Except for the last one I talked to, who said, "nothing new, except three old S&Ws that one of the distributor had in a back room. The boss called him, and begged for anything to sell. He was told 'nothing except three discontinued S&Ws'. The store owner than said, "what part of anything don't you understand. I don't care what the are, send them right out."
The discontinued handguns were three S&W M&Ps that were never popular, and while still in the catalog, aren't made except for large orders from large police departments, and even they haven't been made for years. So what was ready to be put on the shelf was one of these guys.
I immediately ordered on wrapped up due to the magic words,
The owner is a big .357SiG fanatic, and had one put away for himself. I got the second, and the third sold sometime Saturday. Everything showed a production date of 2009, probably the first and last time Smith made this model.
Knowing my priorities, the first thing I did was order another case of Remington Disintegrators, since suddenly .357SiG is one of the few handgun calibers available online in case quantities. I have no idea how long a line of ammo hinted at as "LEO only", and an uncatalogued caliber, at that, will remain available, so I pounced just as fast on the ammo as on the weapon.
The rest shouldn't be too bad for too long. M&Ps are about as common as Glocks, and .40 cal double stack magazines should once again be as common as dirt. Another reason to love the .357/.40 combo when all that's needed is a second barrel. A .40S&W barrel is next on the list, just for insurance purposes.
It pays to ask the one guy who remembers to poke around through the incoming paperwork for the oddball items he knows I've developed a taste for. :)
I’m a 357sig fan as well .... A Glock 31, a converted Glock 35 with a KKM conversion barrel and a Sig P-239 . New Sig 229 in the safe but not exercised at the range yet.
Concur on the availability of 357 Sig ammo. Cases of 125gr Speer GDHP locally available last few weeks.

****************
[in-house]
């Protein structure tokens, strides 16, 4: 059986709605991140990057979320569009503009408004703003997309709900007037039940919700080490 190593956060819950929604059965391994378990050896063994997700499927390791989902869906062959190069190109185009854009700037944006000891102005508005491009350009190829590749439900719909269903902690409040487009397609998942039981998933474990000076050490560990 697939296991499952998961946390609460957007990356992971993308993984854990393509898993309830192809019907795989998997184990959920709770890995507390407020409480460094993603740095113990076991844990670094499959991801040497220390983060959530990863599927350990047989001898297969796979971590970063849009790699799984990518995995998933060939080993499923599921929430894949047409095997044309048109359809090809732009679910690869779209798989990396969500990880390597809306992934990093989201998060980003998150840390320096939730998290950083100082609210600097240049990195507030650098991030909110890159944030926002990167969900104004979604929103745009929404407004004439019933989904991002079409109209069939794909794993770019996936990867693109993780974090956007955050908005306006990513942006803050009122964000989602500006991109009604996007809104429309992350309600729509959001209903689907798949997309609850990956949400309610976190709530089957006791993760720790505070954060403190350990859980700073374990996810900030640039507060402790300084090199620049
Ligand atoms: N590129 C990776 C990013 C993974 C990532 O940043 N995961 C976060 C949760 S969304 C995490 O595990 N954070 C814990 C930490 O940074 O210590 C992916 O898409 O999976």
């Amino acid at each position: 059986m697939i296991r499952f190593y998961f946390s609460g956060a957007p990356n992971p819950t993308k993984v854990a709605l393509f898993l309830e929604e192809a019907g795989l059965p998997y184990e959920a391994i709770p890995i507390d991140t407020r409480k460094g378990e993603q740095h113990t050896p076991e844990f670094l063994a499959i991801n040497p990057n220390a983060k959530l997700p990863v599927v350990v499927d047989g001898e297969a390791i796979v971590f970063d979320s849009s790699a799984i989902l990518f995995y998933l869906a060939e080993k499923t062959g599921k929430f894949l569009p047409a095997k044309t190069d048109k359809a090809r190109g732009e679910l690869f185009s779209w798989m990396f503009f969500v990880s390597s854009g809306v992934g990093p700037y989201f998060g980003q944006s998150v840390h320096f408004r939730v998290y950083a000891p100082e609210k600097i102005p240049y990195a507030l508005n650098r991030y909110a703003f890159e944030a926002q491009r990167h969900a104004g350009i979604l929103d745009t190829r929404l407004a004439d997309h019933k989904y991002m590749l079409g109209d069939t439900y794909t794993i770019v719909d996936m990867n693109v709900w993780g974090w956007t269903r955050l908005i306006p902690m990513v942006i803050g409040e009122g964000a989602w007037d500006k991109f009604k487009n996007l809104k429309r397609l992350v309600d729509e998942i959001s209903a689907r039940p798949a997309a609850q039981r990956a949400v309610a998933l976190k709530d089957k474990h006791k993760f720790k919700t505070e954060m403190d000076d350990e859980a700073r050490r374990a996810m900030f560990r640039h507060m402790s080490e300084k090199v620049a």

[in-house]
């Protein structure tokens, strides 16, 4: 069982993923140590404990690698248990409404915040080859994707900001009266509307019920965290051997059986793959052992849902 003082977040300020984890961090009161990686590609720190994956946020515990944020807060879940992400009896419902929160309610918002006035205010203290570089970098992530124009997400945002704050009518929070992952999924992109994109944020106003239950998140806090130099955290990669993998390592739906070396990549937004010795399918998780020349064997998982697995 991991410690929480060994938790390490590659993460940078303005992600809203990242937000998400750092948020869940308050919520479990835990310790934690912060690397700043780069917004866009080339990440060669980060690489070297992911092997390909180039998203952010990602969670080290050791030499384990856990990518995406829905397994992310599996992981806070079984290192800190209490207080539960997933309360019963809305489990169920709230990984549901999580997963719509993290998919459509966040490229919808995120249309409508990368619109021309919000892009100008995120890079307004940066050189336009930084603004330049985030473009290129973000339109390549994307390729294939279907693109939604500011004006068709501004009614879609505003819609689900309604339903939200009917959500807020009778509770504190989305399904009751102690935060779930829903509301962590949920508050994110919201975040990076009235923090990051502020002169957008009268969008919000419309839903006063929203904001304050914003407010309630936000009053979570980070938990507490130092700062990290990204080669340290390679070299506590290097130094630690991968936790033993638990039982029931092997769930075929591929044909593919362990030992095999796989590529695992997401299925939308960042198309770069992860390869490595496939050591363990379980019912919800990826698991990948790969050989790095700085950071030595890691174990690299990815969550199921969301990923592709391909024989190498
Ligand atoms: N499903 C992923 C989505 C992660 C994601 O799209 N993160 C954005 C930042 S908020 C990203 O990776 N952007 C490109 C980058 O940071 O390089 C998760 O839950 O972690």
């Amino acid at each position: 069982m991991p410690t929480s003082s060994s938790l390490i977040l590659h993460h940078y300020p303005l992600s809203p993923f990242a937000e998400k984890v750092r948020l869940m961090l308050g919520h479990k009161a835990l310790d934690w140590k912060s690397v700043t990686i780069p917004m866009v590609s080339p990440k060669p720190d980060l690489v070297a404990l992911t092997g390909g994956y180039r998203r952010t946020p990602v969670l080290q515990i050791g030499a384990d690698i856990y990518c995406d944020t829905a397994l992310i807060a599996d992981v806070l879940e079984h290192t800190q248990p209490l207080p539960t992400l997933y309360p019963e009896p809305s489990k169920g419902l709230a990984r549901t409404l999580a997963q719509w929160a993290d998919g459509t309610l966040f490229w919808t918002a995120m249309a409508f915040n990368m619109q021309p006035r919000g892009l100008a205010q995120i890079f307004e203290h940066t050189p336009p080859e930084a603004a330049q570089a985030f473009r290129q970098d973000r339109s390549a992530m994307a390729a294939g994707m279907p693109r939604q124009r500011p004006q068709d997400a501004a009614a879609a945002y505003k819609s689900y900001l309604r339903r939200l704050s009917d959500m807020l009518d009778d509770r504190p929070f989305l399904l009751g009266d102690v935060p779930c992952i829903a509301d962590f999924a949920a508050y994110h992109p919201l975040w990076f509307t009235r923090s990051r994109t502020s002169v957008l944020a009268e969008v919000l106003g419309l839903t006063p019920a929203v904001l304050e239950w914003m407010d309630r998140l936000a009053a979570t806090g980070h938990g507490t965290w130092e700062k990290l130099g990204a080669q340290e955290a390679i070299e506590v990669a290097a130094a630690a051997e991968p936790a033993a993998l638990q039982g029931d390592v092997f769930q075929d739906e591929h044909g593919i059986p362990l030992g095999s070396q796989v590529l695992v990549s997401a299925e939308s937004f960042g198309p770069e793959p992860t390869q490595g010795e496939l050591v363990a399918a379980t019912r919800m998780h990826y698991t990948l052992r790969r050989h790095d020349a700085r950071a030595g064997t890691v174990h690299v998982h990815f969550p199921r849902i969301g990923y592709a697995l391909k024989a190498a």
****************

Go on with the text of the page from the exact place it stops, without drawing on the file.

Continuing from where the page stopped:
Pardon my jealousy...
BTW - I really enjoy your Gun Porn Postings.
Keep up the good work.
First trip to the range for some quick break-in firing of the M&P. The first shot with the Remington Disintegrators produced a dead-center "X", which I took as a good omen, since the rest of the rounds printed the way I usually do when working-in a new handgun.
Still, the M&P impressed me enough to swap out all the Gen1 internal parts with Apex Tactical upgrades. The current generation M&Ps have much better triggers, so this should let me pretty much pull even. Not really bad right now, but if I can do better, I will. This will join my special group of trusted and proven SHTF weapons.
Speer 125gr FMJs shot well, with just a bit of muzzle jump, a straight push back, and no "slap" to the palm of my hand when I shoot to much of a round in too little of a weapon. My wrist gets a little sore about round 49 when I shoot .45ACP, which I consider an easier round for me to handle compared to the occasional 9mm or .40S&W.
The Remingtons are almost supernatural. At 100gr, NO muzzle flash (a good trick on a .357SiG) and just some gentle recoil. Very impressive performance for something that's basically a flying grenade. The salesman took a few shots with it when I offered it to him. We both noticed the muzzle blast move paper scrap from targets to about 20 yards downrange. But except for one or two tiny muzzle flashes about the size of an orange, we watched from behind and to the side of the gun, and didn't see any. Considering some of my brands of .357 SiG puts out a fireball that blinds two firing points on both sides of me, this is impressive performance.
As soon as I got home, I ordered another 500 rounds online. The next day, I noticed their entire listing for the Remington Disintegrators had vanished. Aaaaannnnddd, I ordered an aftermarket barrel in .357 for my FNX-40, since FNH abandoned that round years ago, too.
I feel like I'm doing my part to preserve the ammunition Of the Sig, By the Sig, and For the Sig from vanishing from the face of the Earth. :)